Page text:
You can love without attachment, boundaries are necessary for every relationship, and it enables us to figure out more things alone and become more self-sufficient. No one person can be your everything, you need different things from different people, and it's a healthy way to analyze where some people may be a better fit for a job than others in various areas of your life. Also, grief is a tough emotion to work through. Just because you were there with another person who knew that person as deeply as you, it doesn't mean they didn't experience it differently; you need to be open to respecting other people's version of processing grief.

Grief is equivalent to letting go of what was, and I think letting go is needed from time to time; when you are too controlling of anything, it becomes problematic. Release what was and trust that God will equip you with better.

The other option is leaving a situation because you didn't have another choice and finding something better that suits your necessities in that season. Either way, don't be afraid of change; embrace it; your intuition/spirit never lies to you.

Processing Transition During the Pandemic

Change neon light signage Photo by Ross Findon on Unsplash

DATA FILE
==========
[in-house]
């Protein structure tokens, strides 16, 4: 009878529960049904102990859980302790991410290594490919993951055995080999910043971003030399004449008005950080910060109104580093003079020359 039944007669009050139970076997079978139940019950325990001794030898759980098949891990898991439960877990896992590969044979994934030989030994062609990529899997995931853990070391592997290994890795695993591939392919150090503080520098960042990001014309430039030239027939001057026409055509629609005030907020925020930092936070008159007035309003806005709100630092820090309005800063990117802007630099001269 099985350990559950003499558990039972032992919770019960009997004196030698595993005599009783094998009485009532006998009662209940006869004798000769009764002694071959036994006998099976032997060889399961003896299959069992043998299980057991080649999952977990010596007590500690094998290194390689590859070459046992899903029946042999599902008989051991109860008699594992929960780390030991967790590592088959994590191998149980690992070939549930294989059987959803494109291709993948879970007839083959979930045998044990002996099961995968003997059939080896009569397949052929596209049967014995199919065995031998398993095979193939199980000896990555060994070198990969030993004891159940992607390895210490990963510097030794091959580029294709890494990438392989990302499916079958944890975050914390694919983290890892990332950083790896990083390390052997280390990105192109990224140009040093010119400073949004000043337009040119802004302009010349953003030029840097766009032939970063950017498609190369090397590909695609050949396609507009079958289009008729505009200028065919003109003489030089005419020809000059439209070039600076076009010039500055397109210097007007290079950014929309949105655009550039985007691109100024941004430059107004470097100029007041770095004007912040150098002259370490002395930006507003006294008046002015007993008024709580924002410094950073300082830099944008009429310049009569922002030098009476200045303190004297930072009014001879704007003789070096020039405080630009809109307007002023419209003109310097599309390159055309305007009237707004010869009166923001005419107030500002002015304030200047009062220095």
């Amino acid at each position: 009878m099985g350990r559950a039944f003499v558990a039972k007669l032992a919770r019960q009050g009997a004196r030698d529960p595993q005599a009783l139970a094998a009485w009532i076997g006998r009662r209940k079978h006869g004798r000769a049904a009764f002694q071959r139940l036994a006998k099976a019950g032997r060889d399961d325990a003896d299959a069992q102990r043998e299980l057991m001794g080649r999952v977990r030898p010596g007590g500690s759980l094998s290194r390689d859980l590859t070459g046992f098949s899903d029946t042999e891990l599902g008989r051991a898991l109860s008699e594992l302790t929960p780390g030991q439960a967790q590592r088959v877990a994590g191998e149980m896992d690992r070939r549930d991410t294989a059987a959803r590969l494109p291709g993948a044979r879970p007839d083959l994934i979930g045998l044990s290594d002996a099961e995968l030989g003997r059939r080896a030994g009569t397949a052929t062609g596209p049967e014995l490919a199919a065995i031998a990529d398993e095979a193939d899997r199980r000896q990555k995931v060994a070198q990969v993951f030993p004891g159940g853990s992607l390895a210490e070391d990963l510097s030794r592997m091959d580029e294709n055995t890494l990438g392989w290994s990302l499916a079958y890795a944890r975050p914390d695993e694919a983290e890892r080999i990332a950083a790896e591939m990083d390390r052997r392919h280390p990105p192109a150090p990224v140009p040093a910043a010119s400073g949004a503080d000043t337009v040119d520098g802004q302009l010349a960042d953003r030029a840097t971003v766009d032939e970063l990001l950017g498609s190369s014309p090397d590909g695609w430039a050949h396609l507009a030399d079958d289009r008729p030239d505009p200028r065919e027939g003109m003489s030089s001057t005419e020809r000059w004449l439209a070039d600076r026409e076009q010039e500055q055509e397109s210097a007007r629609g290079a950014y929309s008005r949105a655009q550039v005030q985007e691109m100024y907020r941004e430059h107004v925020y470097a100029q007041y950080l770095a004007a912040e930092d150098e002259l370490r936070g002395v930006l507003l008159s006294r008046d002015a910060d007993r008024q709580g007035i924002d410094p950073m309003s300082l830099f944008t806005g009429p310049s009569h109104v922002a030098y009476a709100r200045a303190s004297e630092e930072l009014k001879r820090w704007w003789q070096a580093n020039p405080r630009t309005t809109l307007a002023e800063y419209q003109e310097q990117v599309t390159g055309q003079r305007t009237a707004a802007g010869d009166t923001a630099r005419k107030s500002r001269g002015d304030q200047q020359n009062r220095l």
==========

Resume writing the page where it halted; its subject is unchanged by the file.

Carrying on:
Transitioning is such a bittersweet emotion; it's like for beginner swimmers, one foot in the deep end of the pool and one foot in the shallow end. It raises a lot of uncomfortable emotions, inclusive of fear, anxiety, doubt, etc. Being forced to leave jobs or schools because of the pandemic is far from easy, but I promise you learning a new skill or two to adapt will not hurt you; it will strengthen you in more ways than one. Transitioning feels even scarier in these uncertain times because nothing feels set in stone because of Delta and COVID cases going back up.

But in reality, we never had control of anything, we just always assumed we did, and the pandemic made me realize that.

If this season taught us anything, it's to take your time and do the best you can in anything you choose to pursue. Everything will show its true colors over time, whether it was a seasonal run or for the long haul; either way, each experience is supposed to teach you something new, so pay attention to the details. This is what's going to carry you through shaky transitional timeframes in life. You got this. You have autonomy over your life!